With respect to gun crime statistics you hit the nail on the head in that most serious gun crimes are gang-related. Statistics can be spun variously and the old saying that “they are like a bikini, very revealing but conceal all that’s vital” holds true. Senator if all the information was on the table you would be hard-pressed to find any serious gun crimes committed by licenced firearm owners. Unfortunately, as a result of the licencing system and the natural propensity of even mature adults to overlook the paperwork necessary to renew firearm licences which come under the Criminal Code, there will always be some “paper criminals” so to speak. This incongruity has been pointed out to Mr. Trudeau’s team but they refuse to take this out of the CCode and put it into administrative law as it should be. The Harper government handled this by virtue of continuously rolling over amnesties but that ended in December 2017 and what we have now is a 6 month, very finite grace period; miss that and you are a “paper criminal”, no exceptions, with prison gates opened to welcome you in; so I’m sure you can see that we need to change the law in this area as such oversights should never be deemed criminal offences. On the matter of gun-related crime statistics, I would refer you to the research of Professor Gary Mauser of Simon Fraser University which has shown that gun crime statistics compiled in Canada are somewhat convoluted thus leading to very erroneous conclusions.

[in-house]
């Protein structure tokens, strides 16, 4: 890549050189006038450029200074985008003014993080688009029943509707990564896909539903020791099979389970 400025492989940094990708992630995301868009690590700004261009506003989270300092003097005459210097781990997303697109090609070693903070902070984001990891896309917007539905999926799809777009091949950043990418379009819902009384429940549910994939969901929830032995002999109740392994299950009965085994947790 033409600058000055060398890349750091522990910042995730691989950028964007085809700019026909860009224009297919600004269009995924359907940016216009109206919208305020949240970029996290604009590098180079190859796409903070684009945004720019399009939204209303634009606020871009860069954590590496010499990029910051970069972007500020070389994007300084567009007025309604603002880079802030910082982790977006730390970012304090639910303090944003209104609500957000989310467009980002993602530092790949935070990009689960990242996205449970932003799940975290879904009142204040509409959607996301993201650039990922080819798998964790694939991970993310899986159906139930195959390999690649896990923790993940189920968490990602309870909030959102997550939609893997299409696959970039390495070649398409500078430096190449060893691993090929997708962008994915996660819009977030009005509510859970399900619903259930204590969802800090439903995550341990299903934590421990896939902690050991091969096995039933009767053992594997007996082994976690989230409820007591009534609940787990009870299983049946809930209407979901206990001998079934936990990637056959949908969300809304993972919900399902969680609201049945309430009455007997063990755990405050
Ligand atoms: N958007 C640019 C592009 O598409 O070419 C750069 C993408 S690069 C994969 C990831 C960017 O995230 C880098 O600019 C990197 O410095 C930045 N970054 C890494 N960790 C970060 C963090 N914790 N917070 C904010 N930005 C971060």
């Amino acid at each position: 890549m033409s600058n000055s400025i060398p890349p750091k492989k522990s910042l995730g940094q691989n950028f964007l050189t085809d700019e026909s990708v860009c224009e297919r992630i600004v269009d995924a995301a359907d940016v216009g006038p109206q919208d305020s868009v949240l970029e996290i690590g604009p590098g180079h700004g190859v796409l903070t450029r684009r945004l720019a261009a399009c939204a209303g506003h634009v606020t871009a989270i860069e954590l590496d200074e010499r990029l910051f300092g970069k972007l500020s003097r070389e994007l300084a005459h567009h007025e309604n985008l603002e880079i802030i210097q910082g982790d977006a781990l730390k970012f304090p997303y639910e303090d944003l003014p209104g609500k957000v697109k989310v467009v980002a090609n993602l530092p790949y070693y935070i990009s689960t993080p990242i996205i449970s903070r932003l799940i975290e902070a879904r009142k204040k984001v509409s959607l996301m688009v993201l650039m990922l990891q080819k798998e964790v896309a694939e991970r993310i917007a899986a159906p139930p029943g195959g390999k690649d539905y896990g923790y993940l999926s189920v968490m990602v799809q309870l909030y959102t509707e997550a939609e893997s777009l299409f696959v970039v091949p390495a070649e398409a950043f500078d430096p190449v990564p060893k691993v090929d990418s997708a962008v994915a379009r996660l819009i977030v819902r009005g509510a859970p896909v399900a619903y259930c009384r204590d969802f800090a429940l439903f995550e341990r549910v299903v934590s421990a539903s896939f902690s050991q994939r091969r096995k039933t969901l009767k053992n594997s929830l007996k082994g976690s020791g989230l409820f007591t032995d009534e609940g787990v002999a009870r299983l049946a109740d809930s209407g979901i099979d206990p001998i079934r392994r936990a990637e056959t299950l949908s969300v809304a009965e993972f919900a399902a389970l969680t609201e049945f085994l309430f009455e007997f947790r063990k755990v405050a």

On the matter of background checks, it should be noted that those of us that have purchased firearms since the Firearms Acquisition Certificate (FAC) came into force in the late 70s and was then replaced by the Possession and Acquisition Licence (PAL) under the Chretien government’s 1995 Bill C68, have already been on the system for almost 40 years so to bring in a lifetime background check system is superfluous. What would make more sense would be a lifetime PAL rather than the current 5year rollover process that’s subject to ridiculous fees and creates a needless and costly bureaucracy to administer; and this licence should only be subject to cancellation if the licencee committed a serious, “non-paper” gun crime measured against specific, well-defined criteria. The CPIC system is accessed by the RCMP daily so red flags would be quickly acted upon; it has always been thus so the lifetime window dressing in C71 is truly meaningless. And besides, as we all know, except in very special circumstances, a citizen’s mental problems and doctor files are protected by privacy legislation so unless that can of worms was opened and dealt with the political pronouncements pursuant to C71 simply won’t happen.